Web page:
Seeing the Forest and the Trees
Expansive, conifer forests dominate much of the mid and high elevation mountain ranges of the American West. These forests are home to a wide range of wildlife and provide critical habitat for many species from insects to birds to mammals. Many people pass through these mountain wildlands during their travels or spend some time there enjoying nature by hiking, fishing, skiing, or camping. Because of the rugged topography and vast expanses, people often don’t think of these forests as being at risk to degradation.
Unfortunately, this is not the case as these forests face many threats, including rapidly changing climates, intense grazing by livestock, and unusually high densities of wild elk, insect outbreaks, and intense, frequent wildfires.
As a result, hundreds of thousands of square miles of forest are in various stages of recovery from past disturbances, while other areas remain at-risk to future degradation. This creates an enormous challenge for land managers who are trying to develop ways to conserve and manage these beautiful and complicated forest ecosystems. This is especially difficult, because we are still trying to understand how these ecosystems work.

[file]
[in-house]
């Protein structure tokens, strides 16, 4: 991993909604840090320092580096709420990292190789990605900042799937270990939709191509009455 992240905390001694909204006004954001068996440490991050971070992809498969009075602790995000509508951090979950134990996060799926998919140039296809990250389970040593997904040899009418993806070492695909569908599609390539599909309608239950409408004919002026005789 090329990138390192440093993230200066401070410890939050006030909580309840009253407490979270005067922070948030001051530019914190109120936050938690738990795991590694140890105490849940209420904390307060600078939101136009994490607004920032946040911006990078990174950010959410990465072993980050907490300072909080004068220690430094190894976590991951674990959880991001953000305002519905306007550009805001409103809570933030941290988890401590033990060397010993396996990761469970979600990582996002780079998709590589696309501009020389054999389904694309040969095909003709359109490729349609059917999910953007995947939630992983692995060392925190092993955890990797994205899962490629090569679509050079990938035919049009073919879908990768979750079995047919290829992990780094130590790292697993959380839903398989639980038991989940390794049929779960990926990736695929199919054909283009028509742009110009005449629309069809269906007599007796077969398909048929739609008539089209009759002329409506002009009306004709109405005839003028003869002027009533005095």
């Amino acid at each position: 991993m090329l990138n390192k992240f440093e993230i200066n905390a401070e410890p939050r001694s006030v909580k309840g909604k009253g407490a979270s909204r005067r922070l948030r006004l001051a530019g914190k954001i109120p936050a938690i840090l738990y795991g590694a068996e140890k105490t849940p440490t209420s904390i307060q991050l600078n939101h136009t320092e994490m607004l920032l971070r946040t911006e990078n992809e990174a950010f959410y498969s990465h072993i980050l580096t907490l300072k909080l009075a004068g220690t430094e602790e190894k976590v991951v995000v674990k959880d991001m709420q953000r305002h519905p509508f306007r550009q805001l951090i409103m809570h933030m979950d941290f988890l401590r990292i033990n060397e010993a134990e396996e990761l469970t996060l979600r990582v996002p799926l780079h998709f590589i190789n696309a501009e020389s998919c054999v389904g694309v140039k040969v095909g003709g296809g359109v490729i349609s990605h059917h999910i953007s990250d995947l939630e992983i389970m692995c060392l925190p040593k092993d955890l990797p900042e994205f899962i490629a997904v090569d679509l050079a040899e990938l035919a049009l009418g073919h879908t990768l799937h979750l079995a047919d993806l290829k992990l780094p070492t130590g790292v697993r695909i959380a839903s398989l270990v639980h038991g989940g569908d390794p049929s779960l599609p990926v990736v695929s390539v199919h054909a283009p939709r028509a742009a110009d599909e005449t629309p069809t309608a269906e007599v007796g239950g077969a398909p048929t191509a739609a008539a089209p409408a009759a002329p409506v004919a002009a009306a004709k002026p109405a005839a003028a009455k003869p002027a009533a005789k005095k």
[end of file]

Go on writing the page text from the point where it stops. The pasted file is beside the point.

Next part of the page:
Scientists here at the Institute for Conservation Research are collaborating with the Pacific Northwest Research Station, Oregon State University and others to better understand how these forests respond to different types of disturbances.
For example, we have just completed a 10-year study looking at how different grazing intensities by domestic cattle and Rocky Mountain elk affect forest regeneration following fire.
This work involves documenting what plant species cattle and elk prefer to eat and what species they avoid, while at the same time monitoring forest regeneration following fire in forest plots with different densities of cattle and elk. This type of research is complicated and involves a lot of coordination and teamwork. Combining all the data will help us understand and predict the importance of herbivory on forest regeneration.
This is important because heavy utilization by cattle and elk may affect vegetation structure and composition, which in turn affects other wildlife as nesting sites, food sources, and habitat cover are lost. Trying to understand connections and interactions between plants and animals will help us make informed management decisions as we seek to maintain and conserve the natural resources and biodiversity of these beautiful forest ecosystems.
Bryan Endress, Ph.D., Director Applied Plant Ecology, San Diego Zoo Global